Is there a difference between the artistic and the commercial? There doesn't have to be, at least for Zac Calbert.
The Tuolumne County resident makes his living as a graphic artist creating images and prints for clothing, posters and other items. They're pieces of art, but they're also products for purchase.
"Everyone says they love art, but no one wants to pay for it," said Calbert, 28, who lives near Twain Harte. "If I can make a piece of art and put it on a product, then great."
At the same time, Calbert is working to establish a place for young, creative artists to show and see work in town. He and a handful of other artists recently opened a gallery to host exhibits with unique themes that might otherwise not come to Sonora.
Calbert has been working in graphic art since graduating from California State University, Long Beach, about six years ago. For most of that time, he's been working in
Tuolumne County with local clients on product design, website and marketing.
He specializes in a number of mediums, including screen printing for clothing, woodcuts, linocuts and posters. In an area where much of the art is focused on the Central Sierra's natural, rural beauty, Calbert's favorite subject matter is often unconventional - video games, comic books or mythical creatures.
He's even made art out of bowling pins, some of which were recently displayed at an exhibit in the bowling alley at Black Oak Casino.
Born and raised in Sonora, he graduated from high school in 2002 before heading to Long Beach. Though he was athletic - playing soccer and rugby, wrestling and skiing over the years - he showed an artistic streak as well.
Calbert said at one point near the end of high school, he looked through a lot of his school work and noticed a theme.
"The only thing I had on my work that was consistent was doodling," he said.
Graphic art was a logical area of study for him, as it was a "marketable" form of art, he said. Though artistic, Calbert said he was sometimes turned off by the affectations of peers who identify as artists.
"I used to hate the term 'artist' growing up," he said.
The field also offers a chance to blend old media with new. Much of the work in graphic design is created digitally using a computer. And yet he uses more tactile tools like screen prints and woodcuts to transfer those images.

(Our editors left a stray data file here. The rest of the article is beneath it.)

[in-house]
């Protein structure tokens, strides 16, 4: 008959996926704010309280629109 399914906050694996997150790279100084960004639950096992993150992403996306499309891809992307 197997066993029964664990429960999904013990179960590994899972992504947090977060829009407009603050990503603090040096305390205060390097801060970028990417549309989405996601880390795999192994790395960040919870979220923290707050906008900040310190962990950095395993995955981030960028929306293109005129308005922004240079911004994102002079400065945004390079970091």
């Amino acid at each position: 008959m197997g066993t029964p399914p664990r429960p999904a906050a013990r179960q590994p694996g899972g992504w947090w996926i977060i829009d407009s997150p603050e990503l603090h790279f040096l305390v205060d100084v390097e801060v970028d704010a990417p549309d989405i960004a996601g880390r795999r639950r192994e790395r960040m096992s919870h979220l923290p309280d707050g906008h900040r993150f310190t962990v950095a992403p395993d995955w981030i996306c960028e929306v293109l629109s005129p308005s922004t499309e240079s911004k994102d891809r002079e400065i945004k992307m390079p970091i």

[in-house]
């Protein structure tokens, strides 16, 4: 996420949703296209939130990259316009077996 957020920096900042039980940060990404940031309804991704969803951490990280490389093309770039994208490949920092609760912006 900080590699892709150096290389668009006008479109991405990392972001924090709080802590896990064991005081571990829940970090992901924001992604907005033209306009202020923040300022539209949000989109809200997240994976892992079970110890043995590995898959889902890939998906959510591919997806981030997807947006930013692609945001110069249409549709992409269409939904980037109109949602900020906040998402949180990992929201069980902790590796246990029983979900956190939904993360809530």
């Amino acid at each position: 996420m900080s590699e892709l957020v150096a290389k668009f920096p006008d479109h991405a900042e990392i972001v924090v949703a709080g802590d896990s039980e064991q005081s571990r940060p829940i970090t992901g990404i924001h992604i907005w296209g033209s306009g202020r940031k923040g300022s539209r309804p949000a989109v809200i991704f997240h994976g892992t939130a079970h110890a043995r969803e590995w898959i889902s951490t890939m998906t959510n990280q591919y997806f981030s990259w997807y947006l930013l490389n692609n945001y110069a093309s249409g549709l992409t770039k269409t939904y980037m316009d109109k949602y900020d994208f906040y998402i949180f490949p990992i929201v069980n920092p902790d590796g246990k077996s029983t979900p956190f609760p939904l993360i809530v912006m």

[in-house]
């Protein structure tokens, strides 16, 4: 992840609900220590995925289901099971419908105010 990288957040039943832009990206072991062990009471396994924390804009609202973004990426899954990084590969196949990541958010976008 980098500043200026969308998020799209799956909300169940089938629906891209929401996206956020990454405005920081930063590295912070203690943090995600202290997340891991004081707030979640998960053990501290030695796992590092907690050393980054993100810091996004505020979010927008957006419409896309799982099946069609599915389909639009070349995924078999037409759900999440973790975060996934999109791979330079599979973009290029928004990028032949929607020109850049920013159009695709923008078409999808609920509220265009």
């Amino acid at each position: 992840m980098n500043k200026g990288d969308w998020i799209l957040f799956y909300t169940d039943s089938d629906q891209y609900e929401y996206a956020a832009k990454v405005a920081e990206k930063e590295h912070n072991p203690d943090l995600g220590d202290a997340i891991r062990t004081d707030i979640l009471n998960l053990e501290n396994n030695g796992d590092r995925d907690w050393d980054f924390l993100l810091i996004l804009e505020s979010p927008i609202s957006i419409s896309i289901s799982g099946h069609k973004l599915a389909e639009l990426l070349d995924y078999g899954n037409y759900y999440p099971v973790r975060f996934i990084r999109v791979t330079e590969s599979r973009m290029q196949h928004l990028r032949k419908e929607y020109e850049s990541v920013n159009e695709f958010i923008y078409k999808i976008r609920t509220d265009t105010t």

"It's nice to be able to translate that in a physical medium," Calbert said. "I can create perfect stuff on a computer all day. That's not as interesting to me."
After graduating from college, he spent a short stretch in Colorado before returning to Sonora. While doing some freelance design work early on, he also did some work at Columbia State Park as a blacksmith.
Calbert said he's thought about relocating to a larger market - San Francisco, Los Angeles, New York - where some have suggested he'd have more opportunities.
He agrees there are more places in those markets that show and accept his kind of work. But between the Internet, and what he said is a growing group of young artists in the Mother Lode, Calbert said he's opting to stay put.
"In the end, I just realized this is the type of environment I can flourish in," he said. "If I can't make a dent here, what's the point of going somewhere bigger? If I can carve out a niche here, I can do things my own way."
He's also working to keep that group growing. He's been involved in a number of local art shows, and now he's helping host some of them with a local collective called the Greater Good.
They've recently opened a gallery at 1 E. Linoberg St., off South Washington Street in downtown Sonora. Calbert shows and sells some of his work, but the space is also used to display work by both local and out-of-town artists.
They recently wrapped up a video game themed show, which included a variety of pieces like a Zelda propaganda poster, Super Mario quilt and an altered pinball machine. Next up, the Greater Good will host a horror and science fiction inspired art show just in time for the month of October - and Halloween.
The hope, he said, is to be a place where people - especially young people - have a place to experience art and music they might otherwise have to travel out of town to see.
"Growing up here can be a very sheltered existence," Calbert said. "Hopefully, we can be a little bit of a stepping stone."